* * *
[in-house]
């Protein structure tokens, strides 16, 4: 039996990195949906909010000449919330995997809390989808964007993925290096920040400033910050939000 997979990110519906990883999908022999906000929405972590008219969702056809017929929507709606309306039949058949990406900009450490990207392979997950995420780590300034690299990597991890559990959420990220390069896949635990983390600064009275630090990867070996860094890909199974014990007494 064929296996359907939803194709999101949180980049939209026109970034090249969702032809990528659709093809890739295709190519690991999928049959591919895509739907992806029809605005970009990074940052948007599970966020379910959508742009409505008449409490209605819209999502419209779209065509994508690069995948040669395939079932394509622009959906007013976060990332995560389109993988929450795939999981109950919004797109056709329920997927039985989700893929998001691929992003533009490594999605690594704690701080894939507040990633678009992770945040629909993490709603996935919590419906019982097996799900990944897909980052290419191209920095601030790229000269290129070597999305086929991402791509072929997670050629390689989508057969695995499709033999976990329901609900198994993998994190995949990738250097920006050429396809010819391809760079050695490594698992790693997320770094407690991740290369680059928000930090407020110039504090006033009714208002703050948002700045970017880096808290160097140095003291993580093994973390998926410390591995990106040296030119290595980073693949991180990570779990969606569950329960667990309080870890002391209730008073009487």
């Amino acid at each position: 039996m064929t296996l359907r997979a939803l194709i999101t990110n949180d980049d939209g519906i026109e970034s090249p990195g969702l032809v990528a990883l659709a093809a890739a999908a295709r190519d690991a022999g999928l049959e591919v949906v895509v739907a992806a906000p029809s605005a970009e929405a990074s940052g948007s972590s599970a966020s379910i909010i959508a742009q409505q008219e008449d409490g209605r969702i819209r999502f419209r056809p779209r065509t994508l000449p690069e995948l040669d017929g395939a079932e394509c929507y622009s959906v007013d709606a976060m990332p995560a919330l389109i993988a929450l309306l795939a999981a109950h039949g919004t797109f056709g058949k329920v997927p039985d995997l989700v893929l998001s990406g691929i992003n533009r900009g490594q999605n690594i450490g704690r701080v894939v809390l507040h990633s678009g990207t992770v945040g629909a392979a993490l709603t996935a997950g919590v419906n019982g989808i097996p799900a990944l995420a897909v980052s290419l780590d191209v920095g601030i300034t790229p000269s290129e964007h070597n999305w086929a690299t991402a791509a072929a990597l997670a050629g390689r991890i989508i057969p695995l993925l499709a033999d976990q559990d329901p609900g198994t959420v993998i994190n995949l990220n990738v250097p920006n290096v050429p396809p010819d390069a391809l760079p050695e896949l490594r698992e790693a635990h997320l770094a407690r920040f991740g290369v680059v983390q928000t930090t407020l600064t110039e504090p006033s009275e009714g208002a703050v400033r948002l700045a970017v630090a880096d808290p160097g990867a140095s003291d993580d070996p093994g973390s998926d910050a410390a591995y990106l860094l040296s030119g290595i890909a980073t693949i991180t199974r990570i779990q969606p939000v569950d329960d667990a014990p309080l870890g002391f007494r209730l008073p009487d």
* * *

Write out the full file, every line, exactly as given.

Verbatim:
[in-house]
């Protein structure tokens, strides 16, 4: 039996990195949906909010000449919330995997809390989808964007993925290096920040400033910050939000 997979990110519906990883999908022999906000929405972590008219969702056809017929929507709606309306039949058949990406900009450490990207392979997950995420780590300034690299990597991890559990959420990220390069896949635990983390600064009275630090990867070996860094890909199974014990007494 064929296996359907939803194709999101949180980049939209026109970034090249969702032809990528659709093809890739295709190519690991999928049959591919895509739907992806029809605005970009990074940052948007599970966020379910959508742009409505008449409490209605819209999502419209779209065509994508690069995948040669395939079932394509622009959906007013976060990332995560389109993988929450795939999981109950919004797109056709329920997927039985989700893929998001691929992003533009490594999605690594704690701080894939507040990633678009992770945040629909993490709603996935919590419906019982097996799900990944897909980052290419191209920095601030790229000269290129070597999305086929991402791509072929997670050629390689989508057969695995499709033999976990329901609900198994993998994190995949990738250097920006050429396809010819391809760079050695490594698992790693997320770094407690991740290369680059928000930090407020110039504090006033009714208002703050948002700045970017880096808290160097140095003291993580093994973390998926410390591995990106040296030119290595980073693949991180990570779990969606569950329960667990309080870890002391209730008073009487």
């Amino acid at each position: 039996m064929t296996l359907r997979a939803l194709i999101t990110n949180d980049d939209g519906i026109e970034s090249p990195g969702l032809v990528a990883l659709a093809a890739a999908a295709r190519d690991a022999g999928l049959e591919v949906v895509v739907a992806a906000p029809s605005a970009e929405a990074s940052g948007s972590s599970a966020s379910i909010i959508a742009q409505q008219e008449d409490g209605r969702i819209r999502f419209r056809p779209r065509t994508l000449p690069e995948l040669d017929g395939a079932e394509c929507y622009s959906v007013d709606a976060m990332p995560a919330l389109i993988a929450l309306l795939a999981a109950h039949g919004t797109f056709g058949k329920v997927p039985d995997l989700v893929l998001s990406g691929i992003n533009r900009g490594q999605n690594i450490g704690r701080v894939v809390l507040h990633s678009g990207t992770v945040g629909a392979a993490l709603t996935a997950g919590v419906n019982g989808i097996p799900a990944l995420a897909v980052s290419l780590d191209v920095g601030i300034t790229p000269s290129e964007h070597n999305w086929a690299t991402a791509a072929a990597l997670a050629g390689r991890i989508i057969p695995l993925l499709a033999d976990q559990d329901p609900g198994t959420v993998i994190n995949l990220n990738v250097p920006n290096v050429p396809p010819d390069a391809l760079p050695e896949l490594r698992e790693a635990h997320l770094a407690r920040f991740g290369v680059v983390q928000t930090t407020l600064t110039e504090p006033s009275e009714g208002a703050v400033r948002l700045a970017v630090a880096d808290p160097g990867a140095s003291d993580d070996p093994g973390s998926d910050a410390a591995y990106l860094l040296s030119g290595i890909a980073t693949i991180t199974r990570i779990q969606p939000v569950d329960d667990a014990p309080l870890g002391f007494r209730l008073p009487d």